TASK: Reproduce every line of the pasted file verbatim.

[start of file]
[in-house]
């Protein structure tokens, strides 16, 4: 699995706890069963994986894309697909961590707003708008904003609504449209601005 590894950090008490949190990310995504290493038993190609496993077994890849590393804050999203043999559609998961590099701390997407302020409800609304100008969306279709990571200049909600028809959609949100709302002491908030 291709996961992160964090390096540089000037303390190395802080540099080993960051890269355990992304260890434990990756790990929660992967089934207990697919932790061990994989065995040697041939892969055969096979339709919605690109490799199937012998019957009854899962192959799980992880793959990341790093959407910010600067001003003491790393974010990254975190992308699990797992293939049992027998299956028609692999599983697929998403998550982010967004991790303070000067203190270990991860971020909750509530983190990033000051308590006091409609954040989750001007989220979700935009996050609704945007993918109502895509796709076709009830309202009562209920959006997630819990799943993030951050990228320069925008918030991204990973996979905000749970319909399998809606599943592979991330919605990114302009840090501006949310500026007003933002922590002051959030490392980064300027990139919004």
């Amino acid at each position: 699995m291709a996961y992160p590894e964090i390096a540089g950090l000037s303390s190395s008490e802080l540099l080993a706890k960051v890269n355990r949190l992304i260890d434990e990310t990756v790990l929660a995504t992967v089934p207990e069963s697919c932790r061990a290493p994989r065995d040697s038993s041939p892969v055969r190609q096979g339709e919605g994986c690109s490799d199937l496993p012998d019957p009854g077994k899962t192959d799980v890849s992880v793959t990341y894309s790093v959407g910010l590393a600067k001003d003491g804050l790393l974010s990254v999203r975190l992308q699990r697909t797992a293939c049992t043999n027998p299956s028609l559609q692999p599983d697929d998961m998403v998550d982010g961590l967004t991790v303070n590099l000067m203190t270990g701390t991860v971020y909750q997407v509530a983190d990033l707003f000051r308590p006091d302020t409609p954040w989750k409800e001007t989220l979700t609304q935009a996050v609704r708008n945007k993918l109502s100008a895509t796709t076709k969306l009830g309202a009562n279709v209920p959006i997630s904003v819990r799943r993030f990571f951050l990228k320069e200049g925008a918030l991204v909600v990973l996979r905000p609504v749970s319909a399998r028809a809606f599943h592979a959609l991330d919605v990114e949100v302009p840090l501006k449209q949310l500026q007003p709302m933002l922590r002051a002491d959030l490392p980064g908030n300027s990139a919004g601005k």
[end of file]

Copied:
[in-house]
């Protein structure tokens, strides 16, 4: 699995706890069963994986894309697909961590707003708008904003609504449209601005 590894950090008490949190990310995504290493038993190609496993077994890849590393804050999203043999559609998961590099701390997407302020409800609304100008969306279709990571200049909600028809959609949100709302002491908030 291709996961992160964090390096540089000037303390190395802080540099080993960051890269355990992304260890434990990756790990929660992967089934207990697919932790061990994989065995040697041939892969055969096979339709919605690109490799199937012998019957009854899962192959799980992880793959990341790093959407910010600067001003003491790393974010990254975190992308699990797992293939049992027998299956028609692999599983697929998403998550982010967004991790303070000067203190270990991860971020909750509530983190990033000051308590006091409609954040989750001007989220979700935009996050609704945007993918109502895509796709076709009830309202009562209920959006997630819990799943993030951050990228320069925008918030991204990973996979905000749970319909399998809606599943592979991330919605990114302009840090501006949310500026007003933002922590002051959030490392980064300027990139919004």
């Amino acid at each position: 699995m291709a996961y992160p590894e964090i390096a540089g950090l000037s303390s190395s008490e802080l540099l080993a706890k960051v890269n355990r949190l992304i260890d434990e990310t990756v790990l929660a995504t992967v089934p207990e069963s697919c932790r061990a290493p994989r065995d040697s038993s041939p892969v055969r190609q096979g339709e919605g994986c690109s490799d199937l496993p012998d019957p009854g077994k899962t192959d799980v890849s992880v793959t990341y894309s790093v959407g910010l590393a600067k001003d003491g804050l790393l974010s990254v999203r975190l992308q699990r697909t797992a293939c049992t043999n027998p299956s028609l559609q692999p599983d697929d998961m998403v998550d982010g961590l967004t991790v303070n590099l000067m203190t270990g701390t991860v971020y909750q997407v509530a983190d990033l707003f000051r308590p006091d302020t409609p954040w989750k409800e001007t989220l979700t609304q935009a996050v609704r708008n945007k993918l109502s100008a895509t796709t076709k969306l009830g309202a009562n279709v209920p959006i997630s904003v819990r799943r993030f990571f951050l990228k320069e200049g925008a918030l991204v909600v990973l996979r905000p609504v749970s319909a399998r028809a809606f599943h592979a959609l991330d919605v990114e949100v302009p840090l501006k449209q949310l500026q007003p709302m933002l922590r002051a002491d959030l490392p980064g908030n300027s990139a919004g601005k």